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Mr. Johnson. In the writing of the bill did · Mr. Crow have any hand?
The CHAIRMAN. Yes, sir. Mr. Crow came to this committee room at my request.
Mr. JOHNSON. Is Mr. Crow an officer or an employee of the Department of Agriculture?
The CHAIRMAN. He is in the processing section and probably knows more about this problem than any man in the country. He was called here to advise with members of our staff in the
preparation of this bill, which was prepared under Mr. Parker's direction.
Mr. Johnson. Possibly so.
The CHAIRMAN. All right, sir. Because it is not fair to the Department, and it is not fair to the committee, to say that the bill was prepared in the Department. This committee has been interested in this subject for 6 or 8 years to my own knowledge, and has conducted hearings, and as a result of these hearings this bill was prepared.
Mr. JOHNSON. Let me qualify that by saying “assisted by the Department of Agriculture."
The CHAIRMAN. By one of the officials.
Mr. JOHNSON. By one of the officials. Can I also add: "assisted by a real-estate promoter?” The CHAIRMAN. By Mr. Curtis? Mr. JOHNSON. By Mr. Curtis.
The CHAIRMAN. I do not know whether he is in the real-estate business or not.
Mr. Johnson. Well, an industrial real estate operator. Descriptions don't make much difference. Did he or did he not assist?
The CHAIRMAN. He has assisted, yes. But have you any evidence of that?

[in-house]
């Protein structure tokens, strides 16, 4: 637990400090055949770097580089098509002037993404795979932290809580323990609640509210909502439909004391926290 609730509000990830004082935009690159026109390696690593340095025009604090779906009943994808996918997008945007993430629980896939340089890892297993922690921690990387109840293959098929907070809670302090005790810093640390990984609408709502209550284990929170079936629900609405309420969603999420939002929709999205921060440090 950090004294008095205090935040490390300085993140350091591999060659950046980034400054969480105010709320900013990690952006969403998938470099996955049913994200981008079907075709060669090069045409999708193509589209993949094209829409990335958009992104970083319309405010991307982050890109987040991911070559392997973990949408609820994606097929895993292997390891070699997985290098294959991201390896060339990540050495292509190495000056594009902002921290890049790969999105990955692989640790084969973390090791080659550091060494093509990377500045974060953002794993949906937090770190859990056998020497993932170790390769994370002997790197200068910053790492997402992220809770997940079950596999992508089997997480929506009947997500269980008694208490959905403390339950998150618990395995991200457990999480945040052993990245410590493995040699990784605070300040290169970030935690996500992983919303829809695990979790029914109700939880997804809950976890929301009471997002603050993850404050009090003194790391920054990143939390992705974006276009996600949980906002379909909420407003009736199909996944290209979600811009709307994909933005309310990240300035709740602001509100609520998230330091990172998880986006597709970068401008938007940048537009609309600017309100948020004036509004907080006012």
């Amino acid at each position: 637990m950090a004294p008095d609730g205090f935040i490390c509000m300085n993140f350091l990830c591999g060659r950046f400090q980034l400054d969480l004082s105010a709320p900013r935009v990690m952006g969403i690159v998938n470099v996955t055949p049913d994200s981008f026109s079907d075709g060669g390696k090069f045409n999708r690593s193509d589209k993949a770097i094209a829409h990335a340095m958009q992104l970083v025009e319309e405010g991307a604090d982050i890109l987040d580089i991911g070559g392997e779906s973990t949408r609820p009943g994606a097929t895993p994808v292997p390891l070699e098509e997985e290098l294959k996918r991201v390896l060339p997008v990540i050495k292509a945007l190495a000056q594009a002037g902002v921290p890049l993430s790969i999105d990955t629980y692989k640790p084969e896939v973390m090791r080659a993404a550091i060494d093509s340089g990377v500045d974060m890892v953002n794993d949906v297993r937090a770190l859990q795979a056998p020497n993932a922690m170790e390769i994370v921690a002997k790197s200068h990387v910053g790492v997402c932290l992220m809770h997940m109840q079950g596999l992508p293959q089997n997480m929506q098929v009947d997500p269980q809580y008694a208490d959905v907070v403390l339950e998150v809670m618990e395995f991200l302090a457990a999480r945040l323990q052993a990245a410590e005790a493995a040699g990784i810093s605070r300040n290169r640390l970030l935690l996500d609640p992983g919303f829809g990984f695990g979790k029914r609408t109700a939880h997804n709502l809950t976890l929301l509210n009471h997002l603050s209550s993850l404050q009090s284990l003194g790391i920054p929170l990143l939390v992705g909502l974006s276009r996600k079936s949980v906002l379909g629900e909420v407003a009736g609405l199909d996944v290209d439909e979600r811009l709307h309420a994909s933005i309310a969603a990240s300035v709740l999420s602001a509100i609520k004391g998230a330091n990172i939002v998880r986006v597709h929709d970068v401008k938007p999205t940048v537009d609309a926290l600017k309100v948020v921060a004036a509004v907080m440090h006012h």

Mr. Johnson. Only his own statements to that effect.
The CHAIRMAN. And that he has conferred with us about the provisions of the bill?
Mr. JOHNSON. Only the letters in the paper which Mr. Custis has written.
The CHAIRMAN. In which he said what?
The CHAIRMAN. I am willing for the record to say that Mr. Custis has assisted us.
Mr. Johnson. Then I say "assisted by a real estate promoter.” I think that is in order, then.
The CHAIRMAN. If he is willing to admit that he is a real estate promoter. I do not know about that.
Mr. JOHNSON. Let him make his own description of what he does. He deals in real estate.
The CHAIRMAN. All right, sir.
Mr. Johnson. A bill to encourage the improvement and development of marketing facilities for handling perishable agricultural corrmodities. This bill differed fro.n its predecessors in that it:
(a) Carried a declaration of policy and general purpose section. (6) In describing market facilities excluded public cold storage wareover 500 individual refrigerator boxes in the premises of these market people. Almost 200 of these boxes--and they are not small—were
. in service on May 1. Naturally, more have been turned on and are being turned on each day. This service costs a little over 1 cent per cubic foot per month. The use of these boxes definitely reduces spoilage. Personally, I can't see how even a new market is going to prevent spoilage and low prices when produce arrives in larger volume than consumers can absorb.
It is true the New York market area could stand improvements. It is congested. There are sections where the buildings and surrounding area could be cleaned up, but please let me remind you that there are interested parties who are willing to make the improvements necessary—and will go ahead willingly and gladly—if there comes a time when they are assured that additional investment will not be lost because of the unceasing turmoil brought about by uncertainty as to what the Department of Agriculture and the Federal Government are going to do to us—and in our area.